To renew, restore and remedy something that was once damaged
An act, process or work of restoring
The University of Repair (UoR) is a yearlong collaborative project with the Museum of London Docklands and Decolonising The Archive.
Located in London’s East End, Museum of London Docklands was once a site that formed part of a body of warehouses in the West India Dock, created by a group of West India merchants including Robert Milligan (c. 1746-1809) and Alderman George Hibbert (1757-1837). Opened in 1802, the warehouses were used to store sugar, rum, coffee, cocoa, ginger and pimento from West Indian slave plantations and significantly contributed to the development of the Docks as a commercial centre.
In acknowledging the tangible connections to slavery, the London, Sugar & Slavery gallery was established in 2007 to document the social, cultural and economic impact of Britain’s craving for sugar in the Caribbean, and some of its remaining legacies in London.
In response to this colonial backdrop and the tumultuous part it has played in the history of migration and movement of African, Indian and Asian bodies to Britain, this recent call is to acknowledge the lessons learnt and provide an excellent platform to make progressive steps in the present and the near future for Black history in Britain.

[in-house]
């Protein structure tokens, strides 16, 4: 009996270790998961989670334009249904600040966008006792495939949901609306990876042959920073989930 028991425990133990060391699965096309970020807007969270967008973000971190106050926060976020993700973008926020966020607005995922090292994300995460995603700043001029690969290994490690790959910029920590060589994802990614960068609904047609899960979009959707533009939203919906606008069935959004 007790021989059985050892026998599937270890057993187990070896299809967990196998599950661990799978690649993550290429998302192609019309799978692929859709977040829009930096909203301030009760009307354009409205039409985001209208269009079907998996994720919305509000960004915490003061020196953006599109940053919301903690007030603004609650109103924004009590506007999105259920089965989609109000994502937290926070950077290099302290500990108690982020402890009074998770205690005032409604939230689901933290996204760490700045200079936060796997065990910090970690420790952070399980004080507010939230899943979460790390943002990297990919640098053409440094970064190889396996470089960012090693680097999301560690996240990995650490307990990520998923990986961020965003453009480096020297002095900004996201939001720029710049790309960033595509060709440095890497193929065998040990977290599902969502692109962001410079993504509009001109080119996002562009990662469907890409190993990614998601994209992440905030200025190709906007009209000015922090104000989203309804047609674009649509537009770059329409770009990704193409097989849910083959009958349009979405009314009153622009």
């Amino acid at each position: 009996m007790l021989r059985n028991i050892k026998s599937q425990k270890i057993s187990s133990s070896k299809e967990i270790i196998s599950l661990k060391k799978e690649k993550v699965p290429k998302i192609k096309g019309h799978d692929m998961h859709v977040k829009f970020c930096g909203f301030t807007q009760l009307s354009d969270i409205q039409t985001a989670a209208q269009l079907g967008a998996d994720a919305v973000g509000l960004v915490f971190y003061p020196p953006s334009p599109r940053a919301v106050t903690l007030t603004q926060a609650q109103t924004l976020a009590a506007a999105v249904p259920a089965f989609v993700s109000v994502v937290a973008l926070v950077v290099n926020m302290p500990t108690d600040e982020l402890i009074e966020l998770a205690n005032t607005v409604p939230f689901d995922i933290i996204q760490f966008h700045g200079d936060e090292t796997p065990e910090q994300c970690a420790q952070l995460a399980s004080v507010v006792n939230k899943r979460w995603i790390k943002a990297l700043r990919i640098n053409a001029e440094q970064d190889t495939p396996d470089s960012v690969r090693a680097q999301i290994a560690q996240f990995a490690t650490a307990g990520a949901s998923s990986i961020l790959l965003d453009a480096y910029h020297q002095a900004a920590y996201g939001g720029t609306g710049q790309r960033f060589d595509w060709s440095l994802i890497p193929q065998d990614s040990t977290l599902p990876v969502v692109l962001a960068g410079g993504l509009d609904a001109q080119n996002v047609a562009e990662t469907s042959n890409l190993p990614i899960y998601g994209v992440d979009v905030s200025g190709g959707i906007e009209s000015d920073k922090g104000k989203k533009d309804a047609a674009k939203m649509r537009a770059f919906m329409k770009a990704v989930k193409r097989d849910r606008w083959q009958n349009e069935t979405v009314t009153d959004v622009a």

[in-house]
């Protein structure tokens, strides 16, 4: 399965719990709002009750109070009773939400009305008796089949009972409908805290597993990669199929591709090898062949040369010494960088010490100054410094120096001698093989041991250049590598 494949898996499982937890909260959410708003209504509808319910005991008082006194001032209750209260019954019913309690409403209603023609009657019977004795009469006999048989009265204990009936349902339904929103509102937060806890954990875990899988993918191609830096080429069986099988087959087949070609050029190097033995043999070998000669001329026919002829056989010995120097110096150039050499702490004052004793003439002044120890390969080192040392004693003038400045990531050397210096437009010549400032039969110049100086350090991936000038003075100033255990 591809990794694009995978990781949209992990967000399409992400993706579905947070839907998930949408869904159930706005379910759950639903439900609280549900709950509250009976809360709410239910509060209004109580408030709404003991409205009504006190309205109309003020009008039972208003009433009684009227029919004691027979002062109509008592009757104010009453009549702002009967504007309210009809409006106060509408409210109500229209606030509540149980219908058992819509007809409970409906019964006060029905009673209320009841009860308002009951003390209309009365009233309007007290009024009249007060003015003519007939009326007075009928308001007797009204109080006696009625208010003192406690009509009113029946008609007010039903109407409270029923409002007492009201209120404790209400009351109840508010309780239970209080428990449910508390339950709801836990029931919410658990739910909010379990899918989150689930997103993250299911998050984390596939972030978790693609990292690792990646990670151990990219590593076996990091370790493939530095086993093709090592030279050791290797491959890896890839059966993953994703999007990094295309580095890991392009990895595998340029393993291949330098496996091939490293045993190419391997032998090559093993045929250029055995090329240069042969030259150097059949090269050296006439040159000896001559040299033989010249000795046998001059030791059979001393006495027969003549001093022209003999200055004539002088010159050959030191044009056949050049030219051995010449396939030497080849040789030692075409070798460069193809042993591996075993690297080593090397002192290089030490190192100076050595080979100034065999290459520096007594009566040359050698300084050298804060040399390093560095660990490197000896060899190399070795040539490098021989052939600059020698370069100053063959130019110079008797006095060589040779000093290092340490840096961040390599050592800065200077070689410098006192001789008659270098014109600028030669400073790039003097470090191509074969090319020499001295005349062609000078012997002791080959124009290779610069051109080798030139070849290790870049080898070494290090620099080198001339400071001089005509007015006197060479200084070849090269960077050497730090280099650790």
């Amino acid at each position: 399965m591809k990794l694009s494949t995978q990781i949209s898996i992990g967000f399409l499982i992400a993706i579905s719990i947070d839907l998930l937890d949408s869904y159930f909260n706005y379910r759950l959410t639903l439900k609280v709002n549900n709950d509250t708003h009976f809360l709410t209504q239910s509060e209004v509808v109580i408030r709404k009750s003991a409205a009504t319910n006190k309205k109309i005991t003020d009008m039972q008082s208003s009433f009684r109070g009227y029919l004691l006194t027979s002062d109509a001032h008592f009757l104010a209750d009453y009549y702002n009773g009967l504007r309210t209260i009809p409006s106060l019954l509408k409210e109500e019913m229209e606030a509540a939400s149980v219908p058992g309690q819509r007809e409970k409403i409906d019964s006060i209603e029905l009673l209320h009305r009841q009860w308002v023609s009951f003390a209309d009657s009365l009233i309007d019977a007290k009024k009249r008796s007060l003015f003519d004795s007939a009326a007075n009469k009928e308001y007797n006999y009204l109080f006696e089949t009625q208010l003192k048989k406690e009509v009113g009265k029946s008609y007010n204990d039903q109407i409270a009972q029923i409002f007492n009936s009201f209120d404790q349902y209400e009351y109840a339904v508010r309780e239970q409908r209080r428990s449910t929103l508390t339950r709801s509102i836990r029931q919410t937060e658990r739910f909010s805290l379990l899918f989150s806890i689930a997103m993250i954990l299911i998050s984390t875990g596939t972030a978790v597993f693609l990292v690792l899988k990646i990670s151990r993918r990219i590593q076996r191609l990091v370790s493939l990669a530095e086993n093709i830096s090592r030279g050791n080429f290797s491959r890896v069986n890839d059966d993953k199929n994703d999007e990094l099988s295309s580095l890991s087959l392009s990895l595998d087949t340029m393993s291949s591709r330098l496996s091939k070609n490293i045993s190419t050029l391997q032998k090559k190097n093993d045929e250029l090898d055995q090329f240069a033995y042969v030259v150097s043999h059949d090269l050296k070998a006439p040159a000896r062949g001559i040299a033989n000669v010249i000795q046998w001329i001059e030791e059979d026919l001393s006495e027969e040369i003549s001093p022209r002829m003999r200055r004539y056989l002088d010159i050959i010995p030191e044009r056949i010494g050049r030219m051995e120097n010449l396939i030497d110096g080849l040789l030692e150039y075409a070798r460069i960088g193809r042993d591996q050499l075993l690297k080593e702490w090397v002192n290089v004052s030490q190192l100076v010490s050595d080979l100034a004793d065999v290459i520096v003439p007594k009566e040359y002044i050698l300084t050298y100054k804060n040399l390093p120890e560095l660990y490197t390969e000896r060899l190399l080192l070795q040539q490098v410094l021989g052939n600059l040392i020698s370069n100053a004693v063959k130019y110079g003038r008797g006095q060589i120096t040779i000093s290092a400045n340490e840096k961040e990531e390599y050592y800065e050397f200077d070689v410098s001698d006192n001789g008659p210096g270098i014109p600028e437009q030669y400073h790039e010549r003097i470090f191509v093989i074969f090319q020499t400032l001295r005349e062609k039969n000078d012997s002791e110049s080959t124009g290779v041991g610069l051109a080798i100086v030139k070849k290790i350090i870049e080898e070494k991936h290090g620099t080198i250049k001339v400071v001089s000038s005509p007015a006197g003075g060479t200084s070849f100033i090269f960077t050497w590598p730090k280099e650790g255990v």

University of Repair (UoR ) is a mobile, open-ended and site-specific series of interventions that draws on the museum’s London, Sugar & Slavery gallery to initiate a process of repair. In addition it will invite transformative approaches as to how we engage with our heritage spaces now and beyond and address the uncomfortable truth with historical sites that were once seen as barriers and represent inequalities especially in the domain of museum practice (in general).
We are listening to the voices of people from east and south-east London who have something to say about the representation of Black histories in the London, Sugar & Slavery gallery. We will be holding a series of consultations at the Museum of London Docklands and civic spaces in close proximity to the museum. Using the Groundings methodology of Walter Rodney the learning will facilitate further reflection and solution based inputs from our participants and guided by lived experience scholars from the diaspora.
We want to develop more affirmative approaches to doing and curating silenced, challenging and undocumented histories. We are looking to work with researchers, practitioners, thinkers and creatives that can reimagine our collections and displays.
Saturday 29 January - Community Consultation: Stepping Outside the Performative in Heritage & Learning Spaces, with Professor Gus John
Saturday 19 February - Community Consultation
Saturday 12 March - Masterclass: Reclaiming African technologies as Repair w/ African Time & Rest as sustainable methods with Janine Francois
Saturday 30 April - Masterclass: Reviewing Archives and Collections Through the Lens of Anti-Racist Pedagogy with Professor Gus John
Saturday 14 May - Creating Economic Repair Conference
Find out more on the University of Repair hub page.